Editorial

Israel Can't Point the Finger at Germany

Israel has lost its special historic moral status and the right to warn the world against fascist tendencies

Demonstrators protest against the AfD party after the German general election, Berlin, September 24, 2017.
WOLFGANG RATTAY/REUTERS

While Jewish organizations throughout the world expressed shock at the success of the extreme-right Alternative for Germany in Sunday’s election, Prime Minister Benjamin Netanyahu made do with congratulating German Chancellor Angela Merkel on her reelection.

Netanyahu did not have the freedom permitted, for example, to Ron Lauder, the president of the World Jewish Congress, who declared, “It is abhorrent that the AfD party, a disgraceful reactionary movement which recalls the worst of Germany’s past and should be outlawed, now has the ability within the German parliament to promote its vile platform.” That, because, to our great shame, Netanyahu’s Israel is part of the global trend of the ascendancy of the far right. And not merely part of it, but rather an advance guard of the trend: as in Hungary and in Poland, and to an extent in the United States, in Israel too this right is already in power.

Can you sound the alarm against racism when in your own country, restrictions against Arabs using the community center in Kokhav Yair received official sanction? That is what happened, in effect, when the Lod District Court permitted the center to reserve 90 percent of its memberships solely for residents of the community. In theory, the remaining 10 percent can be divided among Jews and Arabs from nearby communities, but the court also ruled that the center can give priority to past members — in other words, Jews only.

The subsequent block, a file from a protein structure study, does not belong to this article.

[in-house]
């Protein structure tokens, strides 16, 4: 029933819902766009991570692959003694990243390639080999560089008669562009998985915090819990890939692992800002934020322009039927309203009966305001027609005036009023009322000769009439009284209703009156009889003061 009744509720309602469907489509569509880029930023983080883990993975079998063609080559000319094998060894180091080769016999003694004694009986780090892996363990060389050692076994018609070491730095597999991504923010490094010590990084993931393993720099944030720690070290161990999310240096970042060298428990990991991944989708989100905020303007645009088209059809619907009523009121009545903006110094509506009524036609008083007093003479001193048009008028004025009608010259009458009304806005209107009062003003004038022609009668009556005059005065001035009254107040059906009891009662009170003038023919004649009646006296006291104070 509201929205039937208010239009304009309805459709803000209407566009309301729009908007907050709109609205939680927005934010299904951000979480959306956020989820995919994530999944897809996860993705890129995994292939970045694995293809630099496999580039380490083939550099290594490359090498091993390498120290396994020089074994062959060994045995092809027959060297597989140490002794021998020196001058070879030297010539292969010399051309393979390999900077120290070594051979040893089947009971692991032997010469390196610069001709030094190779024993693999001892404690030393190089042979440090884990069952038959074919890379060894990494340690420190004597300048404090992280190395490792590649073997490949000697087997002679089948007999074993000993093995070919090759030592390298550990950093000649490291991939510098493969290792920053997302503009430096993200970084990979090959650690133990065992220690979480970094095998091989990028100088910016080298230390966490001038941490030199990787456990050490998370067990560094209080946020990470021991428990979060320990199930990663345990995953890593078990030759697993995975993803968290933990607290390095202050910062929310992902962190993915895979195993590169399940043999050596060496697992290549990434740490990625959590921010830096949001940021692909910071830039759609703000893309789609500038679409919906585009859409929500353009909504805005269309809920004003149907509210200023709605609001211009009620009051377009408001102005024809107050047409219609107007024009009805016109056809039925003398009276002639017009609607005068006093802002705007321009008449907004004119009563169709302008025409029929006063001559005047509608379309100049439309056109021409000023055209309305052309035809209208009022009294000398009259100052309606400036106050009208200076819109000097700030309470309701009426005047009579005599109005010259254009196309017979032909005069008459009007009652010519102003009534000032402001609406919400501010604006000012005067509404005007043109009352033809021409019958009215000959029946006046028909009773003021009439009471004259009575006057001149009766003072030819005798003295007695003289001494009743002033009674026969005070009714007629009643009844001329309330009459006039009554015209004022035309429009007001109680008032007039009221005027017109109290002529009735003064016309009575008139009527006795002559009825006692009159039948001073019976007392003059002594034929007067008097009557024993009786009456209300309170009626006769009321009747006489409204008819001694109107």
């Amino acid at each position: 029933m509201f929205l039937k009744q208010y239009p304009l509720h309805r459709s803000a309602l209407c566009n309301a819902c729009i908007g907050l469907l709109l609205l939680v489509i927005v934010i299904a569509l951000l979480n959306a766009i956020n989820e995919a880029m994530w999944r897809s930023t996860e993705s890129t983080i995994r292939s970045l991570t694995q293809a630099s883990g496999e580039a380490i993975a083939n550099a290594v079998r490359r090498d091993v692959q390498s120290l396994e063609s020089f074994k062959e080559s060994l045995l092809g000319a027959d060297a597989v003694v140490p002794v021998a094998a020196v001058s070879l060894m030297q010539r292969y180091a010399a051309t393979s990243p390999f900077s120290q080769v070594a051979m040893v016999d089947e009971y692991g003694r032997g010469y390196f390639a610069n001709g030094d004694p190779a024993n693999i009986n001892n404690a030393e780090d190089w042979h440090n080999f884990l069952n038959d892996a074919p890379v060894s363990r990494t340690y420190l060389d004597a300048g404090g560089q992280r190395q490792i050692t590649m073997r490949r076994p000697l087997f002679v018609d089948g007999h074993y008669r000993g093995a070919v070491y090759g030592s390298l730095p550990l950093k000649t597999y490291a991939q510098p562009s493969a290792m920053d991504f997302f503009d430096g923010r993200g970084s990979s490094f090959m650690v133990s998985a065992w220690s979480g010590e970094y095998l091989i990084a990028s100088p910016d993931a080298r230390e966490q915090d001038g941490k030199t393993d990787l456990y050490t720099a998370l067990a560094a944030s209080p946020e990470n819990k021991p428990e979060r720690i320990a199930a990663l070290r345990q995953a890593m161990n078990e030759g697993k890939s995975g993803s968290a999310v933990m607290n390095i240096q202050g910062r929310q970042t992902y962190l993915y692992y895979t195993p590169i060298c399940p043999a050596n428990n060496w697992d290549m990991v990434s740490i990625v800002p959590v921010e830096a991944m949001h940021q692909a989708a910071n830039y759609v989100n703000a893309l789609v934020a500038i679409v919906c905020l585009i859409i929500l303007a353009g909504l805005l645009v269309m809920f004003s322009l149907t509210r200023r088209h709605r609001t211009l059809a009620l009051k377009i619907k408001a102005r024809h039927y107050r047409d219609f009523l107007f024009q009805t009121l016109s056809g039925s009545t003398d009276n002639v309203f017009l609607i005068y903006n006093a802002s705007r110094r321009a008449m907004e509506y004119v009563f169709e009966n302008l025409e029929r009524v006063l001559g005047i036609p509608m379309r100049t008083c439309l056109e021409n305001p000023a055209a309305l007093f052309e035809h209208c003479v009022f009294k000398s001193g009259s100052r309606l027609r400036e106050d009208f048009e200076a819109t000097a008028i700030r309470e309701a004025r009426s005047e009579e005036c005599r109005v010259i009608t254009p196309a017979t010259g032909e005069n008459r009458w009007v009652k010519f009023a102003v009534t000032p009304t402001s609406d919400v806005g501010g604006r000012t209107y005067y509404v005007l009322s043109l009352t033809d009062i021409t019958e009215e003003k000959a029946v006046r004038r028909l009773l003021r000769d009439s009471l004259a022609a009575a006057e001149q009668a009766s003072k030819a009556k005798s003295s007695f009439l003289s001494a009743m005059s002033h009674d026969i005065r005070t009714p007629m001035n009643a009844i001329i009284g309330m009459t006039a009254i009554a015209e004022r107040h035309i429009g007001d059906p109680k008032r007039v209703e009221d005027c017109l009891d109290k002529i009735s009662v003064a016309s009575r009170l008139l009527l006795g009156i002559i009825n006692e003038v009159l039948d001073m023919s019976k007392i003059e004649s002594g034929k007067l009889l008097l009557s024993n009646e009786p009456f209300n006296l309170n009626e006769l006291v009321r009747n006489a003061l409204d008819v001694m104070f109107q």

Can one warn against xenophobia when your own country detains hundreds of asylum seekers without trial for periods of up to a year? Can one warn against ultranationalism when your government tells the High Court of Justice that it plans to demolish a Bedouin village (Khan al-Ahmar) on grounds of “illegal construction,” when it plans to expand an illegal Jewish settlement in the same area? Can one be shocked at the German election results when the justice minister in your own country calls for a “moral revolution” in which inequality will be defined by law and the separation of powers will be officially abolished?

Can one be shocked by the AfD when your prime minister visits a leader who praised those who collaborated with the Nazis; when a picture of the prime minister’s son decorates the home page of a neo-Nazi website, thanks to an anti-Semitic collage he posted to the exultant cheers of a former Ku Klux Klan leader; when Israel, out of economic or Islamophobic interests, grants legitimacy to dubious world leaders?

Thanks to Netanyahu and his government, Israel has lost its special historic moral status, and with it its ability to warn the world against fascist processes. After all, Israel, as former Deputy Chief of Staff Yair Golan said, is in the midst of such processes itself.

The above article is Haaretz’s lead editorial, as published in the Hebrew and English newspapers in Israel.